The situation is so serious that Amnesty International published the report ‘Journalism is not a Crime’ in May, warning about the risks faced by writers, journalists and academics criticising the government. According to data, at least 156 media channels have been shut down since July 2016, around 2,500 journalists and staff have lost their jobs and 778 reporters have had their media accreditation revoked.
“The severity of media repression goes so far that some have described is as ‘the death of journalism’”, notes the report.
The human rights organisation denounces the authorities in Ankara for using anti-terrorism legislation to go after journalists. The repression particularly targets the secular press, journalists focusing on the Kurdish issue and those who it accuses of supporting the cleric Fethullah Gülen, a former government ally now accused of being behind the uprising against Erdogan.
Abuse of Interpol
Writers and journalists are not just threatened within Turkey though. They are also pursued beyond its borders, even if they’ve fled the country and found protection abroad. This was demonstrated this summer in the case of Hamza Yalçin, who was held in custody for 56 day at the Can Brians prison in Barcelona after Spanish authorities responded to a Red Notice (an order for search, capture and extradition) filed by Turkey through Interpol.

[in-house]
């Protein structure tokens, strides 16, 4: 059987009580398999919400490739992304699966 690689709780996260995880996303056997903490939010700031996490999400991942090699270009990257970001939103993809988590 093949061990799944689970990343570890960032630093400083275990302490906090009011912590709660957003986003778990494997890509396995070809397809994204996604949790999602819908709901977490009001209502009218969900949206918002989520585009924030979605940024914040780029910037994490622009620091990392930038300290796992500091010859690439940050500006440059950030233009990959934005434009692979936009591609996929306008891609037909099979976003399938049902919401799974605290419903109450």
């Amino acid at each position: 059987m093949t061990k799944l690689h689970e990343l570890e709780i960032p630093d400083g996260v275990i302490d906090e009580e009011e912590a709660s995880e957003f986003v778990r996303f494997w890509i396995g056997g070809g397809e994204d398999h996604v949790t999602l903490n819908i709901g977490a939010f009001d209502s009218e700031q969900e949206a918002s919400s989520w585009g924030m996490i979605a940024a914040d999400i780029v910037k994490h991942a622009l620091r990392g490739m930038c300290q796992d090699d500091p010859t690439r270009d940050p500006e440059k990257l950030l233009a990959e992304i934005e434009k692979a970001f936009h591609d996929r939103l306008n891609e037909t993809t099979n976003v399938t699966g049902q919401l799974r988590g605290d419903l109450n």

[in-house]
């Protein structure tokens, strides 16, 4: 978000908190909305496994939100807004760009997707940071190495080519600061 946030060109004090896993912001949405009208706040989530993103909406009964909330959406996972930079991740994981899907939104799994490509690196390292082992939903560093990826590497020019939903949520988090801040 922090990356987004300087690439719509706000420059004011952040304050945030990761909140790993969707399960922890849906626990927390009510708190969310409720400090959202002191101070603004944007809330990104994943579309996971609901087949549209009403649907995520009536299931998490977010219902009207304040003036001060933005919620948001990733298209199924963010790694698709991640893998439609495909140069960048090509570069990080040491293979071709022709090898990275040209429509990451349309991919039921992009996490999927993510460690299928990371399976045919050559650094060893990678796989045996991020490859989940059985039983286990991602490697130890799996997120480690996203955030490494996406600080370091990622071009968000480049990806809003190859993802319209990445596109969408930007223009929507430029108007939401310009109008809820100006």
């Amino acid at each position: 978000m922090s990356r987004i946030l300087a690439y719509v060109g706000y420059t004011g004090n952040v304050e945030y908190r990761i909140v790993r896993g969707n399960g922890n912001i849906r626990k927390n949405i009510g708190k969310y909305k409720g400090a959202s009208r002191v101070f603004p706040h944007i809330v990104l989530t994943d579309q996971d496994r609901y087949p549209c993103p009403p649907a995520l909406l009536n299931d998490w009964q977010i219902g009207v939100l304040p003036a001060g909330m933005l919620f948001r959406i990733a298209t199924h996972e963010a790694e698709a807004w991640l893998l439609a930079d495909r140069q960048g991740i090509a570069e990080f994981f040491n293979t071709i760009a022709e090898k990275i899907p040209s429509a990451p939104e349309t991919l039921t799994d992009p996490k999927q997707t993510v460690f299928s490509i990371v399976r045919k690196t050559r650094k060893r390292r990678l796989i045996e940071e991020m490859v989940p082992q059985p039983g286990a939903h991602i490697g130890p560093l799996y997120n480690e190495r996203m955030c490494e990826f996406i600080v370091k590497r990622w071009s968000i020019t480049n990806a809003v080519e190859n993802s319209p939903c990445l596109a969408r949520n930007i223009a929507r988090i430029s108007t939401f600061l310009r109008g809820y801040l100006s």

At the end of September, Yalçin was able to return to Sweden when the Spanish government decided not to extradite him due to his status as a refugee.
“Hamza Yalçin is a refugee, but not just that, which is even more serious. Hamza is a Swedish citizen, a European citizen. That was the first major violation of rights”, complains Arenas, who helped the Swedish writer of Turkish origin, a member of the PEN, along with lawyers from Alerta Solidaria, who learned of the detention at El Prat airport on 3 August.
Many years after setting foot in his native country for the last time, where he fled from after receiving a life sentence, Yalçin was accused of having defamed President Erdogan in his writings. Like other exiled Turkish writers and journalists, he was safe in Europe until Interpol changed the way it filtered so-called Red Notices, which are now distributed to its 190 member countries without being checked first. It’s the countries themselves which must decide in each case whether they act on the request or not.
“These Red Notices are a means dictators have of reaching dissident voices abroad. States know they have no guarantee and pay no attention, but our authorities arrested him. That’s worrying for us. Spain is an ally of Turkey’s and there are many business and other ties”, insists Arenas.
Arenas is not the only one to denounce the abusive use of Interpol by the most repressive countries as they spread their tentacles around the world. The figures prove it: while 1,277 Red Notices were issued in 2002, last year that figure reached 10,718. The organisation Fair Trials, based in London, has been working for some time to get Interpol to change the way it works and guarantee that these search and capture orders are not used to repress dissident refugees around the world. According to their figures, besides Turkey, other countries which abuse the system include Russia, Belorussia, Sri Lanka, Indonesia and Venezuela.